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Higher interest rates place spotlight on supply chain finance

Longer sales cycles, higher inventory costs and a steady drumbeat of interest rate hikes have buyers and suppliers looking to stretch capital by using supply chain finance programs.

Supply chain finance is a short-term financing arrangement that speeds up the settlement of transactions between buyers and suppliers. It allows buyers to extend the payment window for purchases while suppliers get paid early. Supply chain finance allows both parties to optimize cash flow by using a financial institution’s balance sheet.

“We’re seeing growing interest amongst a number of different client communities,” Michael Stitt, head of trade and supply chain finance sales at U.S. Bank (NYSE: USB), told FreightWaves. He said the rising rate environment places incremental pressure on suppliers, many of which are small and don’t always have access to inexpensive capital.

The desire to build stronger, more resilient supply chains has been accelerated by the dislocation caused by the pandemic. Suppliers have struggled to procure the inputs and product needed to sell to buyers, which resulted in stockouts at the consumer level and exposed gaps in some of the nation’s largest supply chains.

“To keep things moving you need grease,” Stitt said. “Supplier relationships were always important but they’ve become very mission critical for our clients.”

Improved access to working capital helps smooth out choppiness in sales or elongated production lead times. In many cases the supplier is smaller than the buyer, and the program provides a reliable source of liquidity at a much cheaper rate than a supplier can get on their own. Also, the programs help buyers meet social responsibility and ESG targets when qualifying suppliers are active.

“For suppliers … where their business cycle is now somewhat fragmented in terms of the timings of the cash flows that are happening in and out of the company – if they can liberate cash earlier than they had in the past that is a clear benefit to them,” Stitt said.

Cost headwinds mount

Last week, the Federal Reserve raised interest rates by 75 basis points for a third consecutive time and pointed to future increases at levels above the consensus expectation at the time of the report. The central bank’s federal funds rate was increased to a range of 3% to 3.25%, the highest since 2008 and three full percentage points higher than where it stood before the hikes began in March. It also raised its year-end projection for the rate to 4.4% from 3.4% in June, and upped its 2023 forecast by 80 bps to 4.6%. No rate reduction is likely until 2024.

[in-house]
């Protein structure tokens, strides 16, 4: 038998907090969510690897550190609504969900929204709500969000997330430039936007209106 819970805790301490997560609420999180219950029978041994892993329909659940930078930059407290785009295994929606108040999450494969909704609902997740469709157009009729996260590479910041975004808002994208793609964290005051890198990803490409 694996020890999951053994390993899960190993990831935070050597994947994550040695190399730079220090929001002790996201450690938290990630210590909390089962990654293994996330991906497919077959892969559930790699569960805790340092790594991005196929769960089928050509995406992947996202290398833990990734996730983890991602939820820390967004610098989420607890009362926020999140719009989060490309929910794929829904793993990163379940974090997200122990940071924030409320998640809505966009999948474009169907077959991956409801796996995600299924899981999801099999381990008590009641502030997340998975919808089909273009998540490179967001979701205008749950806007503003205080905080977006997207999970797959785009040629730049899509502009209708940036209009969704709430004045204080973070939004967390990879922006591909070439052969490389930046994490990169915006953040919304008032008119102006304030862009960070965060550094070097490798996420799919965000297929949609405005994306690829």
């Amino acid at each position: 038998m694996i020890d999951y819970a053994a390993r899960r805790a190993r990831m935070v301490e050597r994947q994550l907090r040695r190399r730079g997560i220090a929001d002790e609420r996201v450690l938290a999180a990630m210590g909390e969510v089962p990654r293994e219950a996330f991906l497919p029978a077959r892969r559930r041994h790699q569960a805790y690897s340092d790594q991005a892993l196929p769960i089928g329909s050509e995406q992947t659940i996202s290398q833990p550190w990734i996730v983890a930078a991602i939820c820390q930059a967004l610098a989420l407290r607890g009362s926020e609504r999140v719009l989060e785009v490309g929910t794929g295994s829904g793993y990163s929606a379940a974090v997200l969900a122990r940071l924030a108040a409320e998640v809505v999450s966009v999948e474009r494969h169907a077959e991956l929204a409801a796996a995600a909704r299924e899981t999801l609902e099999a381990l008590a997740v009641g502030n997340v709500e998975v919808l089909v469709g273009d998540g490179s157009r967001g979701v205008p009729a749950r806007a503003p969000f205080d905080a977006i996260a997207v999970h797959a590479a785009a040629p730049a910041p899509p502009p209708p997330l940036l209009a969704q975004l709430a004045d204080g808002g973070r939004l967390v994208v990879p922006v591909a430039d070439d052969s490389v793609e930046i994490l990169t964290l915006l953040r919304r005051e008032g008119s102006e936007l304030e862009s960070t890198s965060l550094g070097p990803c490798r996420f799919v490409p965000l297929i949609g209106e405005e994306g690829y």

The actions are part of the Fed’s goal to reel in inflation and create “price stability.” The bank’s 2% inflation target is not expected to be achieved until 2025, although the inflation metric it follows is expected to dip below 3% next year.

Inventory costs are growing as interest rates and warehouse rents continue to step higher and some companies have more merchandise on hand than they have in the past. The costs aren’t likely to retreat anytime soon as industrial real estate vacancies remain as little as 3% in key markets and rents are likely to be up 25% this year.

It remains to be seen how inventory strategy will change for e-commerce providers on the down side of the cycle as they juggle carrying costs with the need to keep more stock in more ZIP codes to maintain competitive delivery windows.

“We spent a couple of decades with a lot of really big brains deploying technology so that you can hold less inventory – more of a just-in-time delivery of inventory,” Stitt said. The model was built on the premise that holding minimal amounts of merchandise would keep inventory costs, including financing expenses, down. However, the strategy doesn’t align well with rapid fluctuations in demand or consumer preferences, which were commonplace early on in the pandemic.

“All of that stuff works as long as the conveyor belt doesn’t break down,” Stitt added.

He said many of the buyers he works with are now moving to a “hybridized model,” which includes buying more product manufactured in Latin America. The approach has buyers balancing the increased cost of not procuring items at the lowest possible unit price with a reduction in transit costs as trade routes are shortened. Buying closer to home also provides them the ability to more quickly take inventories when demand surges.

Buyers have also been employing a just-in-case strategy around inventory as a safeguard to running out of stock again. Holding more merchandise on the balance sheet during an inflationary period is also creating incremental demand for supply chain finance programs as buyers look to extend payment terms.

“There’s always a balance that people are trying to find,” Stitt said.

Higher costs elevate risk profile somewhat

Increases in interest rates and other carrying costs can edge the risk profile higher.

“As you increase costs, you put stress on profitability and that puts stress on credit quality,” Stitt said.

The short duration (typically 60 days) of exposure, however, makes supply chain finance an attractive asset class. The programs are “self-liquidating” with invoices paid as the inventories are collected. So even if the program stops, there isn’t a long tail of exposure.

“We saw this in ’08 and ’09 … supply chain finance as an asset class, there were not a lot of banks that exited the market. They stayed in there even when the credit profile became very stressed across the economy. Its value as a solution was solidified in that crisis.”

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